Zabel, A. , Odendahl, S. , and Peuker, A. , 2009, “ Combining Different Modeling Techniques to Optimize the Simulation of the Five-Axis Milling Process,” 5th International Conference and Exhibition on Design and Production of Machines and Dies/Molds, pp. 155–160.
Sonawane, H. A. , and Joshi, S. S. , 2015, “ Analytical Modeling of Chip Geometry in High-Speed Ball-End Milling on Inclined Inconel-718 Workpieces,” ASME J. Manuf. Sci. Eng., 137(1), p. 011005. [CrossRef]
Altintas, Y. , 2000, Manufacturing Automation: Metal Cutting Mechanics, Machine Tool Vibrations and CNC Design, Cambridge University Press, Cambridge, UK.
Odendahl, S. , Peuker, A. , and Zabel, A. , 2012, “ Improving the Simulation Accuracy in NC Milling by Using a Global CSG Workpiece Model,” Procedia CIRP, 1, pp. 657–662. [CrossRef]
Byrd, R. H. , Lu, P. , Nocedal, J. , and Zhu, C. , 1995, “ A Limited Memory Algorithm for Bound Constrained Optimization,” SIAM J. Sci. Comput., 16(5), pp. 1190–1208. [CrossRef]
Biermann, D. , Baschin, A. , Krebs, E. , and Schlenker, J. , 2011, “ Manufacturing of Dies From Hardened Tool Steels by 3-Axis Micromilling,” Prod. Eng., 5(2), pp. 209–217. [CrossRef]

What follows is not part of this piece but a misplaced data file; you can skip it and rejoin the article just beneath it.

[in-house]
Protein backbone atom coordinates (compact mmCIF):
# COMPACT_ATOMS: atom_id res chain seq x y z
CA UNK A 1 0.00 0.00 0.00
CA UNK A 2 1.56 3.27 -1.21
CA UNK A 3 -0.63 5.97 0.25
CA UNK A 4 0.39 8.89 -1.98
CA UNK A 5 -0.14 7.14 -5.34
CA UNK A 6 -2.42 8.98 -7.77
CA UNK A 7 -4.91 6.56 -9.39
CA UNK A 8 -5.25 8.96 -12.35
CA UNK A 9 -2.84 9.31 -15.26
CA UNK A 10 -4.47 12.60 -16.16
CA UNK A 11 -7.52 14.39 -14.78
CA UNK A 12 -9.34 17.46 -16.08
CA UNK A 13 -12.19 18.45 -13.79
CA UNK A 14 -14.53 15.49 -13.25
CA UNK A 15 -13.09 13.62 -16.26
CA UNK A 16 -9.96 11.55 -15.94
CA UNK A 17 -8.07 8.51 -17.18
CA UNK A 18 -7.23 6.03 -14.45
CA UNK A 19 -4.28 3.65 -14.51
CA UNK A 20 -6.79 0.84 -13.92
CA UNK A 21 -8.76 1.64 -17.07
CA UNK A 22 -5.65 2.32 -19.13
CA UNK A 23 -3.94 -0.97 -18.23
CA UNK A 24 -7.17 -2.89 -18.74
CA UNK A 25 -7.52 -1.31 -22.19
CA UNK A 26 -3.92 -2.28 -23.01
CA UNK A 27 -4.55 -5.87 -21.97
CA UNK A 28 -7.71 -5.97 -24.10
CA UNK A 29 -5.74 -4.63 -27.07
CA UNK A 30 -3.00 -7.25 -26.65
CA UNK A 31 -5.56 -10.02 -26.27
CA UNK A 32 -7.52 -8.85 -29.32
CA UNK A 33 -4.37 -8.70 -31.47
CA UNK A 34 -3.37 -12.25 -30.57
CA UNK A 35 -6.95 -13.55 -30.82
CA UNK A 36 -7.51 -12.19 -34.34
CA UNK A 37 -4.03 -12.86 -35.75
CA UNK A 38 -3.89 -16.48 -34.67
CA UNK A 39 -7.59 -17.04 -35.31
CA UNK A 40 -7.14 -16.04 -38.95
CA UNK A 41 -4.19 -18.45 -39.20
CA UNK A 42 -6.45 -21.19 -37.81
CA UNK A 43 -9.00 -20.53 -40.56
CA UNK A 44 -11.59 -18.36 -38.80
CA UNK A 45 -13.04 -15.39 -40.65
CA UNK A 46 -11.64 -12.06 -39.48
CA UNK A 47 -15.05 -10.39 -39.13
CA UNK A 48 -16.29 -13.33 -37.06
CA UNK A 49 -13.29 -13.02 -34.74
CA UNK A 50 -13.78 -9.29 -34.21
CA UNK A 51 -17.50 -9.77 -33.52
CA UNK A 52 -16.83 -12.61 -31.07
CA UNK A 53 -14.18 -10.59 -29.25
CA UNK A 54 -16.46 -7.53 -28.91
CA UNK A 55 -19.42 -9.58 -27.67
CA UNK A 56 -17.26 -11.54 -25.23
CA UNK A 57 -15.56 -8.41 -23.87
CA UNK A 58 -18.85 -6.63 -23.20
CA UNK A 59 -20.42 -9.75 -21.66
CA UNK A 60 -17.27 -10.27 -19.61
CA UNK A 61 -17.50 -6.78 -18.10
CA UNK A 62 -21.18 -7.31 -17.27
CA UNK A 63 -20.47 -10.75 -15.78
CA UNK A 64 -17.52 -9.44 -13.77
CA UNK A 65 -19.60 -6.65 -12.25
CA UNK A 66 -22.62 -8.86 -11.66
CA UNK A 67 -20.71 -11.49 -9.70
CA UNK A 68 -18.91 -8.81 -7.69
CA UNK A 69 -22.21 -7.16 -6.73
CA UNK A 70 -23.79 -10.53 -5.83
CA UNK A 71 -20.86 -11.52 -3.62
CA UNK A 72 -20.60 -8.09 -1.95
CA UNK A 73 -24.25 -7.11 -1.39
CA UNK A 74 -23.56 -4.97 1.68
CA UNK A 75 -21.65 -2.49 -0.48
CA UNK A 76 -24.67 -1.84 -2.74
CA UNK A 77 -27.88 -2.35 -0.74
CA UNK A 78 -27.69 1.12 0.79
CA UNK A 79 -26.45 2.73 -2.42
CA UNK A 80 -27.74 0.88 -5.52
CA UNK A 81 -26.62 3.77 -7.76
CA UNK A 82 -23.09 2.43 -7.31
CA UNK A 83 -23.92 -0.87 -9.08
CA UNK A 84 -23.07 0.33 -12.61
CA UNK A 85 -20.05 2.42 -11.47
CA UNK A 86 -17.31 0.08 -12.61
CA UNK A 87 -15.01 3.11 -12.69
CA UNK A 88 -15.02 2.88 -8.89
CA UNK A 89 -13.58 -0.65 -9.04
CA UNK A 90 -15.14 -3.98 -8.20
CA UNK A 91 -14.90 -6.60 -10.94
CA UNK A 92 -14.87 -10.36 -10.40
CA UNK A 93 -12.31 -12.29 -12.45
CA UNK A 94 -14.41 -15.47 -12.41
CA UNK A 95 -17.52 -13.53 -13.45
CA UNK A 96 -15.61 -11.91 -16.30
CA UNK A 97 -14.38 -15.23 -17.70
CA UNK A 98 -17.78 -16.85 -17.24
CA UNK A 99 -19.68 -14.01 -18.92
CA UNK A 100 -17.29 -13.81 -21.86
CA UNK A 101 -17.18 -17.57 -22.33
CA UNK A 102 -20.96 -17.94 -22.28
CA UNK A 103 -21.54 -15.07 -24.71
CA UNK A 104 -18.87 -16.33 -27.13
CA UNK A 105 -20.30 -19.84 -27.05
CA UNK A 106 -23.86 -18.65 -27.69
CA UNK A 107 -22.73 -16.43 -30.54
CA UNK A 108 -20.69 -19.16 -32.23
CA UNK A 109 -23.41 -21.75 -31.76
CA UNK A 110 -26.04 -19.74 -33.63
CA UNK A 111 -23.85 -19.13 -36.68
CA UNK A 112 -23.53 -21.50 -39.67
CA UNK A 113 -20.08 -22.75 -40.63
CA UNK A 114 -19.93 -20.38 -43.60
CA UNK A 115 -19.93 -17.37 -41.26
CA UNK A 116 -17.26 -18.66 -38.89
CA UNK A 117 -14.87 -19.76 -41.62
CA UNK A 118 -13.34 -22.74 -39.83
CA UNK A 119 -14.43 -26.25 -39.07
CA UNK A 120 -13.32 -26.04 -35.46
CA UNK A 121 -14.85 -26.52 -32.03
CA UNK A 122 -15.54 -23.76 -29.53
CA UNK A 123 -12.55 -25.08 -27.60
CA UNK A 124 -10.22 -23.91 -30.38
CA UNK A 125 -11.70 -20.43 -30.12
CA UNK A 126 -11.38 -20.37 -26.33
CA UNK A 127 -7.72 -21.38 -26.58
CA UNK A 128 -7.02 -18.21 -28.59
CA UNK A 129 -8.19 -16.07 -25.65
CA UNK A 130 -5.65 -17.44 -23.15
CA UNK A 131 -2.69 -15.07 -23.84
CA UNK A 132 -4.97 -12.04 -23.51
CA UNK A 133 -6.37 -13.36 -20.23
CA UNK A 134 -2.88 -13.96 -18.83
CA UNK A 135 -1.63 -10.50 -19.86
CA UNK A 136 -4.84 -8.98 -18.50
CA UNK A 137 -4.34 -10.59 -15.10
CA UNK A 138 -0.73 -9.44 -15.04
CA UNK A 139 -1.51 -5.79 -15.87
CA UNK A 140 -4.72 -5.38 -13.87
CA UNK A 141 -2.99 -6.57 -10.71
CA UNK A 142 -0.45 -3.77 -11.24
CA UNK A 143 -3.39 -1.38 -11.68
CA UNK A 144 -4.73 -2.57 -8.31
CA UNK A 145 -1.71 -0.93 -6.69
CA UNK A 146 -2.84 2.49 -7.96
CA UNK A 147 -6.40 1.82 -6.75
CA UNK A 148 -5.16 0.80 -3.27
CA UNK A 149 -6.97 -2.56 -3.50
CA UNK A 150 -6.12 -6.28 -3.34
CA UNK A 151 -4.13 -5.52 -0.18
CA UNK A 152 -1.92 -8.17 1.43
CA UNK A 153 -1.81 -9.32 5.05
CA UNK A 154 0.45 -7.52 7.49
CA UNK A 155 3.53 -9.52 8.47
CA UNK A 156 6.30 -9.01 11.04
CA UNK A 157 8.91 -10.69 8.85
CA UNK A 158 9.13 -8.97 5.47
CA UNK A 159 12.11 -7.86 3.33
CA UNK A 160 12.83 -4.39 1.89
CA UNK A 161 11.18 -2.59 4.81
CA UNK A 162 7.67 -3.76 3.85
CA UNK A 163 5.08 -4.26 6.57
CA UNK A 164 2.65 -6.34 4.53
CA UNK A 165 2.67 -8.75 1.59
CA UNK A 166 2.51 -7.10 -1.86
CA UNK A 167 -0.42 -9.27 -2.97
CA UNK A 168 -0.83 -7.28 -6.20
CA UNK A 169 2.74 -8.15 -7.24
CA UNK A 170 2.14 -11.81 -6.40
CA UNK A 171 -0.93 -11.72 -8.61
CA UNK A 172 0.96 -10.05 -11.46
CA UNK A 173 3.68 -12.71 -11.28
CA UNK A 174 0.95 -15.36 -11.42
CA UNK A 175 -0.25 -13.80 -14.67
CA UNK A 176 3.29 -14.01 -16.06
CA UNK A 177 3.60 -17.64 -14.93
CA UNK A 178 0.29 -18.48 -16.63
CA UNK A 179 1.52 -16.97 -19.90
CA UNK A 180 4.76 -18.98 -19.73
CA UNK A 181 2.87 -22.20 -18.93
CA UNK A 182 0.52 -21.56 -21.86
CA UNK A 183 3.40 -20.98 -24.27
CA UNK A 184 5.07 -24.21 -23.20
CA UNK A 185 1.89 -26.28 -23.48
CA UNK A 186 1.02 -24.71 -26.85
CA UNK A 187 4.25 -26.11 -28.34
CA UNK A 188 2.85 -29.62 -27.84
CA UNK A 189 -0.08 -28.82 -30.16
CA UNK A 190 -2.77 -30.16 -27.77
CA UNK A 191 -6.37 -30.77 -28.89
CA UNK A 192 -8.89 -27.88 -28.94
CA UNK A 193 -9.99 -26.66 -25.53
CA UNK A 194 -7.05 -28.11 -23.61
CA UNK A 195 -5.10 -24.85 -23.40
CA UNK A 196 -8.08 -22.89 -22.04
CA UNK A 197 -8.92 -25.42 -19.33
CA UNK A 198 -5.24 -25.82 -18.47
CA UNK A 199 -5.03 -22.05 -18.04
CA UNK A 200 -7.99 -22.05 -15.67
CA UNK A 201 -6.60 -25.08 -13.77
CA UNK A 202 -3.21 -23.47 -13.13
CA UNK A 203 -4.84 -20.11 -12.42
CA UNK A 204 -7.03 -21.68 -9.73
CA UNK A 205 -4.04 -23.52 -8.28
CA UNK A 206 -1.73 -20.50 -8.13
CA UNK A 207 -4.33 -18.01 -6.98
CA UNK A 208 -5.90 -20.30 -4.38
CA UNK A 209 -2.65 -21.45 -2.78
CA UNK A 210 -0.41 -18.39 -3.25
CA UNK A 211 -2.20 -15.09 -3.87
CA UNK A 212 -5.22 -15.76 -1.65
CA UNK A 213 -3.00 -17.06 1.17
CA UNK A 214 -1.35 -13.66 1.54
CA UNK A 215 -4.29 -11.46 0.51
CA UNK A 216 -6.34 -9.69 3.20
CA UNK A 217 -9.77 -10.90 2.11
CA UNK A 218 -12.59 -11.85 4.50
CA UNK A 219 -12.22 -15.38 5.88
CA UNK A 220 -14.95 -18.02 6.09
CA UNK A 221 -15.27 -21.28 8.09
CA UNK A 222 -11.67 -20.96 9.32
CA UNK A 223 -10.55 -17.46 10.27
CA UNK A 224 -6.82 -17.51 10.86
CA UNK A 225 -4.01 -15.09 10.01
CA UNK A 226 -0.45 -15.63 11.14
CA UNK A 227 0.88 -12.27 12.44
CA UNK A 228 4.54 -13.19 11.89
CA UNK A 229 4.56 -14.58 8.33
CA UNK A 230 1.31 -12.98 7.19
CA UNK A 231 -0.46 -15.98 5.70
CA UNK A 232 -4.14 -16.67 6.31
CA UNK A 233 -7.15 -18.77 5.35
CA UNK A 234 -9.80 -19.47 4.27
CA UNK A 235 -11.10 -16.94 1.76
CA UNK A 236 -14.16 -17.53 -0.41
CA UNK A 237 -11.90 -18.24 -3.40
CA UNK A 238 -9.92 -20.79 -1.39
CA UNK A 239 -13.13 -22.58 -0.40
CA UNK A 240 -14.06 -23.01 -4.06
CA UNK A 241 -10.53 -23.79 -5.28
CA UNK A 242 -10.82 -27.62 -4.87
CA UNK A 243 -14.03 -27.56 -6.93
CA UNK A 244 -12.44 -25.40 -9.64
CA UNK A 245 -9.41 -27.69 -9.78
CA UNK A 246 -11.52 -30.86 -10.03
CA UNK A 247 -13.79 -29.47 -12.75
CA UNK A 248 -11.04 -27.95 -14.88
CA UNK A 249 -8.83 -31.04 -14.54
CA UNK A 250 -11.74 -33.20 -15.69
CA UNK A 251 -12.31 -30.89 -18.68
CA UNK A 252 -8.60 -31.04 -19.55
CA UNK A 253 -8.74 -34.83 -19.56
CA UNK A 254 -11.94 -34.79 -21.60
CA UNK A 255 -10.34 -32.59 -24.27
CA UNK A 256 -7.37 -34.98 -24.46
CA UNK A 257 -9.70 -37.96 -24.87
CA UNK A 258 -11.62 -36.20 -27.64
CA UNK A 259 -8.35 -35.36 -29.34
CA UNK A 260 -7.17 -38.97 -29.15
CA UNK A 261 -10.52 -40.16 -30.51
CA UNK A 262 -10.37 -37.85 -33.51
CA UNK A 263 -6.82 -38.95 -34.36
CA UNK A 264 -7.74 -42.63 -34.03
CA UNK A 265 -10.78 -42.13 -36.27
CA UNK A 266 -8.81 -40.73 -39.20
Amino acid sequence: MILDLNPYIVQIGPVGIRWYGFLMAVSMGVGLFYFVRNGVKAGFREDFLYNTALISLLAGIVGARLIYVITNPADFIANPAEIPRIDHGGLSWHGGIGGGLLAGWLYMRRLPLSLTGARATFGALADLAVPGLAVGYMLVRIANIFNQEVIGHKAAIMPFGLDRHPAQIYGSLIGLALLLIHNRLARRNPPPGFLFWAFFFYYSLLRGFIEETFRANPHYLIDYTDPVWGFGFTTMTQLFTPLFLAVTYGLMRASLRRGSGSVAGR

Figures

Grahic Jump Location
Fig. 1

Schema of the force calculation used in the milling simulation. Left: Milling tool with casted rays. View A: Discrete cutting edges of the tool depending on the casted rays. View B: Workpiece with cross section of undeformed chip (width of cut ae=0.5·d).

Grahic Jump Location
Fig. 2

Flow chart of simulation and optimization process

Grahic Jump Location
Fig. 3

Experimental setup in the machine tool (a) and process parameters used for the force measurements (b)

Grahic Jump Location
Fig. 4

Simulated forces Fx (solid line), Fy (dashed line), and Fz (dotted line) with different SNRs. Force parameters: kc = 600 N/mm2, mc = 0.2, kn = 300 N/mm2, mn = 0.4, kt = 400 N/mm2, mt = 0.1.

Grahic Jump Location
Fig. 5

Boxplot showing the influence of the number of engagements used for the optimization

Grahic Jump Location
Fig. 6

Comparison of measured forces (solid line) of experiment two with simulated forces with force parameters determined with experiments one (dashed line) and three (dotted line)

Grahic Jump Location
Fig. 7

Simulated (solid line) and measured (dashed line) force Fx with a runout error of r=0.007 mm

Tables

Errata

Discussions

Some tools below are only available to our subscribers or users with an online account.

Related Content

Customize your page view by dragging and repositioning the boxes below.

Related Journal Articles
Related eBook Content
Topic Collections

Sorry! You do not have access to this content. For assistance or to subscribe, please contact us:

  • TELEPHONE: 1-800-843-2763 (Toll-free in the USA)
  • EMAIL: asmedigitalcollection@asme.org
Sign In